There is however a silver lining to this cloud. I decided to go back to using Qimage as my printer software and the results are much nicer and of a higher quality when compared to Lightroom. I suspect I will stick with Qimage even if I solve the Lightroom problem.

Thanks for reading.

Useful Lightroom Technique

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Canon G16, ISO80, f/3.5, 1/25".
Canon G16, ISO80, f/3.5, 1/25″.

If you use Lightroom you will no doubt be familiar with the clarity adjustment slider. This can be used to adjust the midtone contrast of an image. Increase the contrast and the finest details pop out of the image. Reduce the contrast and the image takes on an ethereal haze.

In addition to the main Clarity slider found in the Develop module, a clarity slider can also be found in each of the Gradient tools as well as the Adjustment Brush. With the main Clarity slider so easily placed, it can be easy to forget about these other sliders, which is a mistake.

If you ever find yourself in a position where you want to make an object stand out from its surroundings you can achieve this with the Clarity adjustment. But rather than use a global clarity adjustment select the adjustment brush. You should then use this brush tool to outline the object you want to emphasise. Having done this you can apply the Clarity adjustment selectively to the object.

In the image above I wanted to make this door handle on the inside of a steel door stand out from the door as otherwise the image would appear flat. The adjustment brush tool was used to select the handle so that Clarity adjustment could be applied to just that area. This is also a great technique to use with architectural subjects. Also don’t forget that you might need multiple applications with the brush to achieve the desired effect.

Lightroom 6 Panorama Feature

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Three image stitch in Lightroom 6 from the Canon G16.
Three image stitch in Lightroom 6 from the Canon G16.

One thing that I love to do is shoot panoramic images. I have an XPan Panoramic film camera and for digital I have a number of tripod attachments that allow me to shoot sequences of images for stitching. What I also do a lot of is shoot “informal panoramic sequences” where I hand hold the camera. I enjoy this but to be honest, I seldom get around to stitching these. I will go as far as grouping the images into a stack in Lightroom but then having to export them to Photoshop or Hugin in order to do the stitching is a little bit too much effort for me.

This is where the new stitching tool in Lightroom has taken me by surprise. I didn’t expect to like it very much but in fact I love it. All you need to do is select the images you want to merge and then chose “Photo Merge| Panorama…” from the Lightroom pop-up menu. This provides a dialog where you can select from one of 3 methods of merging the images or select the auto option. There is also an auto crop option to produce the finished image. Usually I am not a big fan of any tool that starts with the word “Auto” but these actually work very well.

The other surprise about the panorama stitching (besides the results being excellent quality) is that you can merge vertical image sequences as well as horizontal. By vertical I am not referring to the camera being held in the portrait format but shooting a sequence where you start at the bottom and move the camera upwards vertically. All this is done automatically before the resulting image file is created and saved into your Lightroom catalogue as a DNG file rather than as a TIFF or JPEG. The DNG format then gives you lots of flexibility to edit the image further.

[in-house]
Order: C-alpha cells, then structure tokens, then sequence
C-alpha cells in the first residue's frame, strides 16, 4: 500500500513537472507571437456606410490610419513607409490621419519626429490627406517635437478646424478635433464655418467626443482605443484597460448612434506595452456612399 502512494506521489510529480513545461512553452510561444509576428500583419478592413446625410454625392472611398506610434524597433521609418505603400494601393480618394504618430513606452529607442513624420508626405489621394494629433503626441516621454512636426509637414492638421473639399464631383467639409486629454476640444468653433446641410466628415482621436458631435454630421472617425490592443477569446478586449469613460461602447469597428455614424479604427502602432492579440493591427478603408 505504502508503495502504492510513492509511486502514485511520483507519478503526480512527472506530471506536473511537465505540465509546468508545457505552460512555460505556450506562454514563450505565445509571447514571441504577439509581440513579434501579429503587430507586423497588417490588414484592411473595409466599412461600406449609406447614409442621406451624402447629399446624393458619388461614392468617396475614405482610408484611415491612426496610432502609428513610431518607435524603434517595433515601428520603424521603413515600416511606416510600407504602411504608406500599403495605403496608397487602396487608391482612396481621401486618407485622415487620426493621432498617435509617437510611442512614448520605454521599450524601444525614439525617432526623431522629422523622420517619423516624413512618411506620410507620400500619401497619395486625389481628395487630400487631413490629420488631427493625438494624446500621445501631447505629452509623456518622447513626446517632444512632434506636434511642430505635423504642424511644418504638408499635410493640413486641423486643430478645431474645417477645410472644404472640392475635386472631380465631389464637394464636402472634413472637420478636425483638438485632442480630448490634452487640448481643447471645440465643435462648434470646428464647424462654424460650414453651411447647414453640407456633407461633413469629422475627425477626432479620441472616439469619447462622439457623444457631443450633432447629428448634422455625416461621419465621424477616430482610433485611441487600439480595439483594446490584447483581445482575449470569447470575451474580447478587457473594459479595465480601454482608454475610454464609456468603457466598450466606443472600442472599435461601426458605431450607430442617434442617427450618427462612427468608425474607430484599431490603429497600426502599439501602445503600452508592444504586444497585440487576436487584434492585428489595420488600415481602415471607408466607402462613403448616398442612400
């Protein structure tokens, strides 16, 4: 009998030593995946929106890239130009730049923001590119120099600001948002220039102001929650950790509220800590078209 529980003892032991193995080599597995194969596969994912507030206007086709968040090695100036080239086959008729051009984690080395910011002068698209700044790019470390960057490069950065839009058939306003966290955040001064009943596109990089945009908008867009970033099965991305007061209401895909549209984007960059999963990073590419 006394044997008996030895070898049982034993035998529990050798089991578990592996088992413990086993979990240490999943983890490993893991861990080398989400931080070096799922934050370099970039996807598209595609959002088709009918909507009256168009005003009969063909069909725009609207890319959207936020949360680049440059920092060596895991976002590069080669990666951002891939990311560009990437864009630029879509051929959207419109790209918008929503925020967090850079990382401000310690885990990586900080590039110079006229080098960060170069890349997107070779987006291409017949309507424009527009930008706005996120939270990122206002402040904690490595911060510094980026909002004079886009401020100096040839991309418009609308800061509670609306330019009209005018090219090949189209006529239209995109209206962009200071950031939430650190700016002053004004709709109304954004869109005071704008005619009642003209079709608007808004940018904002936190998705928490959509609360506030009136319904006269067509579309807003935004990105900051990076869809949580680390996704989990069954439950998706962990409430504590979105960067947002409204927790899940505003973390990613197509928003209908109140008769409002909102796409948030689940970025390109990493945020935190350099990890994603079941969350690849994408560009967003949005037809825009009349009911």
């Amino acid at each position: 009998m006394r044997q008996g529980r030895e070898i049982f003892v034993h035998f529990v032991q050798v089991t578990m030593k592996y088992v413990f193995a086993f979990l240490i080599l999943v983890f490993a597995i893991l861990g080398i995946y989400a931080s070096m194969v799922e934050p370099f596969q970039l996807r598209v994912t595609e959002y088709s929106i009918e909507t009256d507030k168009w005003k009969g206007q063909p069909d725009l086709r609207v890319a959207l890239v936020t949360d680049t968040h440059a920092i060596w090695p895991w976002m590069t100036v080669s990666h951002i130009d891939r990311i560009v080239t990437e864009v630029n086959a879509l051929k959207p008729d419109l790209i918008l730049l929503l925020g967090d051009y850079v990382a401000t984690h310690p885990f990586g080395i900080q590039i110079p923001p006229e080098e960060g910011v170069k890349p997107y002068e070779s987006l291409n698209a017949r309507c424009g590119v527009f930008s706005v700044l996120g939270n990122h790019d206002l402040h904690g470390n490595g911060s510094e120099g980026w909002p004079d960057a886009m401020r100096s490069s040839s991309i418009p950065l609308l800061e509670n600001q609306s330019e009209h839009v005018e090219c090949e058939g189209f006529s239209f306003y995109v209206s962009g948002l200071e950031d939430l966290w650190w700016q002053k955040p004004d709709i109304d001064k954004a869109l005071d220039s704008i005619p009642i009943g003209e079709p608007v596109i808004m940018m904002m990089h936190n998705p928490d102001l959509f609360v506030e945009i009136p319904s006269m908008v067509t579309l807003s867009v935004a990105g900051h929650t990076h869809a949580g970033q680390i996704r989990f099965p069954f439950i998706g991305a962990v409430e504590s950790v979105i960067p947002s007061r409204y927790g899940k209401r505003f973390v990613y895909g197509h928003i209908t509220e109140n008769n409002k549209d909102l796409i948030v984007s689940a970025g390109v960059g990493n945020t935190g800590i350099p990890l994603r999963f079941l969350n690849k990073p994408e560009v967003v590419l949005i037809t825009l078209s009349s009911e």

This is a very well put together solution and for those who are interested I have posted a demonstration video on my Lenscraft website. If you are not already a member, do sign up as it’s completely free.

Now I need to find some HDR image sequences to try out the merge to HDR feature.

Friday image No.027

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Olympus OMD. All processing in Lightroom
Olympus OMD + 25mm prime lens. All processing in Lightroom

This week has just run away with me again. I think the problem (besides too much work and my mum still being ill) is that I love to experiment. I have just spent the last hour developing some Lightroom film-like presets. So I decided to save some time and share a recent image processed with one of the presets – no other adjustments, just a Lightroom preset.

Have a great weekend everyone.

Free Lightroom Profile – Faded Summer Colour

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Example of the Faded Summer Colour preset for Lightroom. Available as a free download from my Lenscraft website.
Example of the Faded Summer Colour preset for Lightroom. Available as a free download from my Lenscraft website.

I promised I would do it if anyone asked, and you have. You can now download my Faded Summer Colour Lightroom preset for free. The preset was used to create the image above and the one in my previous post.

You can download it from a new Presets and Textures page on my Lenscraft website. You will need to log in as a member to download the file (but membership is free). When you download the zip file it contains the preset, installation instructions and a thumbnail sample image.

I hope you enjoy.